Tesla founder Elon Musk has, once again, confirmed that the polarising Cybertruck that was revealed late last year has not been designed for any global regions other than North America, including Australia. In other words, it ain’t coming, no way, dream on, nadda. Got it?
In August, the billionaire entrepreneur upset a few Australian fans of the bizarre model when he revealed that the company “made the decision to not make this a world truck,” but some chose to ignore Tesla’s commander in chief in the belief the Cybertruck would still be offered locally.
But at the company's ‘battery day’ conference in the US overnight, Musk has repeated his previous statement that the model was conceived and engineered exclusively for the North American market.
“We are designing the cybertruck to meet the American spec because if you try and design a car to meet the super-set of all global requirements, basically you can’t make the Cybertruck, it’s impossible,” said Musk.
“But this is the biggest market, the North American market is the biggest market by far for large pick-up trucks.”
Some will argue that the opportunity to preorder a Cybertruck on the Australian Tesla website is proof the model is, in fact, coming Down Under.
However, we would urge that option to be taken with a grain of salt as the same page also offers the addition of ‘full self-driving’ which is currently illegal on Australian roads.
So, we’re sorry if you were hoping to grab your own example of the divisive car in Australia, but this repetition of Musk’s comments bolsters the confirmation that Cybertruck has no prospects for our local market.
There is a glimmer of good news, however.
Musk went on to say the company might focus on a more compact model that could comply with other global region design regulations, and that could include Australia.
“We’ll probably make an international version of the Cybertruck that will be kinda smaller, kinda like a tight Wolverine package," said Musk.
"It will still be cool but it will smaller because you just can’t make a giant truck like that for most markets.”
Read next: More Cybertruck details
Quite what that will look like, whether the baby Tesla ute will share the outlandish angular design of its bigger sibling, or if a different model will have the same fragile glazing will have to wait until the Californian startup is ready to confirm a second truck in the line-up.
For now though, you’re just going to have to get used to the fact that the Tesla Cybertruck is not going to be offered in Australia. Definitely. No, really. It really, really isn’t./Daniel Gardner
Original story published August 3, 2019
If you had your heart set on turning up in a Tesla Cybertruck for the next Deni Ute Muster, prepare to be disappointed… eccentric Tesla leader Elon Musk has confirmed the wacky Cybertruck will not be sold in Australia or any other overseas markets.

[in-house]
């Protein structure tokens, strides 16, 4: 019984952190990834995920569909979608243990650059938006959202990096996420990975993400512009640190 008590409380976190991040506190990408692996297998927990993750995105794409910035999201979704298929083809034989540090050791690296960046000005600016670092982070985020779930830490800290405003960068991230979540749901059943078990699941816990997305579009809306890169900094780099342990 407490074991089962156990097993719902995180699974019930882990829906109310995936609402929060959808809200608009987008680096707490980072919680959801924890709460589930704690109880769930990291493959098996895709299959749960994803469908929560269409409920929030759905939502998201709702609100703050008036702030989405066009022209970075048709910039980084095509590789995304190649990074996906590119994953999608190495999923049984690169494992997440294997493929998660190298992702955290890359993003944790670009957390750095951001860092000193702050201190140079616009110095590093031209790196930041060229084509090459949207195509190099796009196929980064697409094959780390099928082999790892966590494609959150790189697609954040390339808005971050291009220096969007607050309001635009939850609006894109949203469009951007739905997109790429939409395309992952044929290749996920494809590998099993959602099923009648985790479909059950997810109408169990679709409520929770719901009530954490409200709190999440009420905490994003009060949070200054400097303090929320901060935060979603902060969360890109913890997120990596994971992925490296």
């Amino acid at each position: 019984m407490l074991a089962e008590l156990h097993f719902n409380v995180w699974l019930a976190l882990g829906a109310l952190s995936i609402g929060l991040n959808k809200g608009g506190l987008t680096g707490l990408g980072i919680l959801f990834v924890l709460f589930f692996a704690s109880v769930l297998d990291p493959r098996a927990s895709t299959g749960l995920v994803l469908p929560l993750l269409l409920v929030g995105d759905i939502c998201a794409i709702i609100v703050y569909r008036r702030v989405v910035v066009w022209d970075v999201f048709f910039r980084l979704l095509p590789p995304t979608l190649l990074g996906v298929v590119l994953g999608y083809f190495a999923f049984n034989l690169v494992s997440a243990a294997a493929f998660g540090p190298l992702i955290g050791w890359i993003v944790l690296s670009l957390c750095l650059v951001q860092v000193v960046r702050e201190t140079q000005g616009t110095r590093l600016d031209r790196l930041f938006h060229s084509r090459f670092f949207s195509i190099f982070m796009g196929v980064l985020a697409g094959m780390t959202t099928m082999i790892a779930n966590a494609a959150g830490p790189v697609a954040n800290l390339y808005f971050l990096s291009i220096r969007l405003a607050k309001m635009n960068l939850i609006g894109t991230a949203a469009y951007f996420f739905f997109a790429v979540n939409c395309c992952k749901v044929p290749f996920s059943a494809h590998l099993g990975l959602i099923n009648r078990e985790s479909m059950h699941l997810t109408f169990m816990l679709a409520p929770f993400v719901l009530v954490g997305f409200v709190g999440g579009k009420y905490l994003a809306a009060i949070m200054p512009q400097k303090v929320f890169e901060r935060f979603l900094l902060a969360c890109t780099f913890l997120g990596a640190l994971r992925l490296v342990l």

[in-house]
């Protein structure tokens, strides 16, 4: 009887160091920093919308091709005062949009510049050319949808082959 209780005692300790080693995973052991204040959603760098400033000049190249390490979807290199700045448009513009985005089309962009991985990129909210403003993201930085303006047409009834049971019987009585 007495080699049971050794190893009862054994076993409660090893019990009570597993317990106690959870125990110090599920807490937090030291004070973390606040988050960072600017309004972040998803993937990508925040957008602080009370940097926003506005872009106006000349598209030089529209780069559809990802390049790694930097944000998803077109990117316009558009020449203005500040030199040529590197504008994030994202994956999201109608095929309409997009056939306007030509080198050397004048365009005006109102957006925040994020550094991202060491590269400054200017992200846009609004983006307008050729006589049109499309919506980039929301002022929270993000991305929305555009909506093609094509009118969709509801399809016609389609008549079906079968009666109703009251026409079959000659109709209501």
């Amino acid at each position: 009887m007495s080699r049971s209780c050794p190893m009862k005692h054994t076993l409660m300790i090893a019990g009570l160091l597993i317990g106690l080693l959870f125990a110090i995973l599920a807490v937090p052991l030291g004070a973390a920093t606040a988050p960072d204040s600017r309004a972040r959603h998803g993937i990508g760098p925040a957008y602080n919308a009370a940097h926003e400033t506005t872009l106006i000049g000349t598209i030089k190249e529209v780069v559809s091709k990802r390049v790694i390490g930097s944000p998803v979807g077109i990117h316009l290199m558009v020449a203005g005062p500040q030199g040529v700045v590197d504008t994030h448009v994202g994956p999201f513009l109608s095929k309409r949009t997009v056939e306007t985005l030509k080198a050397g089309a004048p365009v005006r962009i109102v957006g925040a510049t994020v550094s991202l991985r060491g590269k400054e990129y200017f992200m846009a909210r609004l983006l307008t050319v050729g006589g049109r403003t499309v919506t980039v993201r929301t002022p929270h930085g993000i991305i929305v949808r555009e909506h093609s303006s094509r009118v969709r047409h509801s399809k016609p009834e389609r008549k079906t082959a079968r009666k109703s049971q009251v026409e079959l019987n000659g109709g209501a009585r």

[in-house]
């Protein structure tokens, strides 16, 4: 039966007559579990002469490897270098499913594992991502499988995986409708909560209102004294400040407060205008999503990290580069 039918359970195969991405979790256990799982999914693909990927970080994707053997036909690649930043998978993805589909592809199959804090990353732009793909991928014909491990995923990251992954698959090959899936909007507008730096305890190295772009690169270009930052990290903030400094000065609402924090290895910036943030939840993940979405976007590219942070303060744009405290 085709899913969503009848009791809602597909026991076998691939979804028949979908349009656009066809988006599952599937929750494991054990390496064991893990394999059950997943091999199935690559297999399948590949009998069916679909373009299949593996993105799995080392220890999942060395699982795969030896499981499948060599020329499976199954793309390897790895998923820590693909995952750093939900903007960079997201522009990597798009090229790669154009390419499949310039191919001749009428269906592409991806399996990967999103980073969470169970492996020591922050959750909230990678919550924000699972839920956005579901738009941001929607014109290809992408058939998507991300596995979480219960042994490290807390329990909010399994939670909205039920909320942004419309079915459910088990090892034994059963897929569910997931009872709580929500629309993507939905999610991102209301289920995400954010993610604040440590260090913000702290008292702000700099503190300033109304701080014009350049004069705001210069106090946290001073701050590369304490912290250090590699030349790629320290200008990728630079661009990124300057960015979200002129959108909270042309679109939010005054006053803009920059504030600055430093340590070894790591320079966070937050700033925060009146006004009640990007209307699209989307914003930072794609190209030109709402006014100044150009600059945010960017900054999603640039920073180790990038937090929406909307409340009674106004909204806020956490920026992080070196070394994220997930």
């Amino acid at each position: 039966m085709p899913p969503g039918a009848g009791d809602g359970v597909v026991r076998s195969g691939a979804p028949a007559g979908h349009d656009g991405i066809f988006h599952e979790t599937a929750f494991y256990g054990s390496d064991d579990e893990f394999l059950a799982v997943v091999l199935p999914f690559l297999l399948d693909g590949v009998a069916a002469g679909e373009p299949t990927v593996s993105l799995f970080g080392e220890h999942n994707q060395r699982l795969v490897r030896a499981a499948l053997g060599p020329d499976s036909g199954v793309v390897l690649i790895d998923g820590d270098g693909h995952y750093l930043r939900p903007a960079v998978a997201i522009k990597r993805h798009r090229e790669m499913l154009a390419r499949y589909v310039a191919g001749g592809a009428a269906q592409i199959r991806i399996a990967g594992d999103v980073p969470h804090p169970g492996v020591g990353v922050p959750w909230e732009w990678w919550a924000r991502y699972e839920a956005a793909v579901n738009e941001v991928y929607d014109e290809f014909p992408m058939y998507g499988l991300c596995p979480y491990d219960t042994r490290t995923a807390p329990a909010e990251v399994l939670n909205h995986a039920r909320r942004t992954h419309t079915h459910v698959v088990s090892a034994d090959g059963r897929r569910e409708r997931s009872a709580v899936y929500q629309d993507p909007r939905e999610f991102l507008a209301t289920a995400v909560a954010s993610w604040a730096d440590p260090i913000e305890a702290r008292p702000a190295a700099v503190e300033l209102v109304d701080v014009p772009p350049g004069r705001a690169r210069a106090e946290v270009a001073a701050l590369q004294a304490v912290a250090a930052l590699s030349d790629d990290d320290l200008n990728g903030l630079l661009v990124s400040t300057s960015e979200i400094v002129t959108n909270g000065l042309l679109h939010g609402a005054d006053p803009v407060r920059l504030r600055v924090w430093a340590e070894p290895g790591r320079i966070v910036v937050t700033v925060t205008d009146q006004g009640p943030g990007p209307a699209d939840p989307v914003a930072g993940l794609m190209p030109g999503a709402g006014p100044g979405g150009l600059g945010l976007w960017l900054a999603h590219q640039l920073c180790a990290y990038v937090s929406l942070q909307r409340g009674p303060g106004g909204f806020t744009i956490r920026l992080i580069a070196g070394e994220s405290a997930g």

Launched onto an unsuspecting world last year, the angular Cybertruck made a huge splash online, with Tesla accepting more than 250,000 expressions of interest accompanied by US$150 deposits since it was announced in November 2019.
The Australian version of the Tesla website (below) still shows the Cybertruck on its opening page and allows customers to filter through to leave contact details, but it appears it will be for nothing.
"And I should say, we sort of made the decision to not make this a world truck," Musk told US site Automotive News. So it does not comply with a lot of specifications, like it doesn't comply with EU's specs and stuff. But that's okay, we can always build a slightly smaller truck that does comply with the EU's specs in the future.
"We're really, fundamentally making this truck as a North American ass-kicker, basically. The goal is to kick the most amount of ass possible with this truck.”
He also laughed at the notion that the Cybertruck was the product of customer research.
“We just made a car we thought was awesome and looks super weird,” he said, adding that if the large ute’s confronting design didn’t resonate with the buying public, Tesla could potentially pivot to building a more conventional truck.
“If it turns out nobody wants to buy a weird-looking truck, we'll build a normal truck, no problem,” he said.
WhichCar has asked Tesla’s Australian office if Aussies were able to place deposits on the Cybertruck at launch, and we’ll update the story when we learn more.
Tesla’s polarising pick-up will likely come to market behind EV rival Rivian, which announced last week that its R1T ute will roll off the production line in June 2021, with its R1S SUV dropping in August.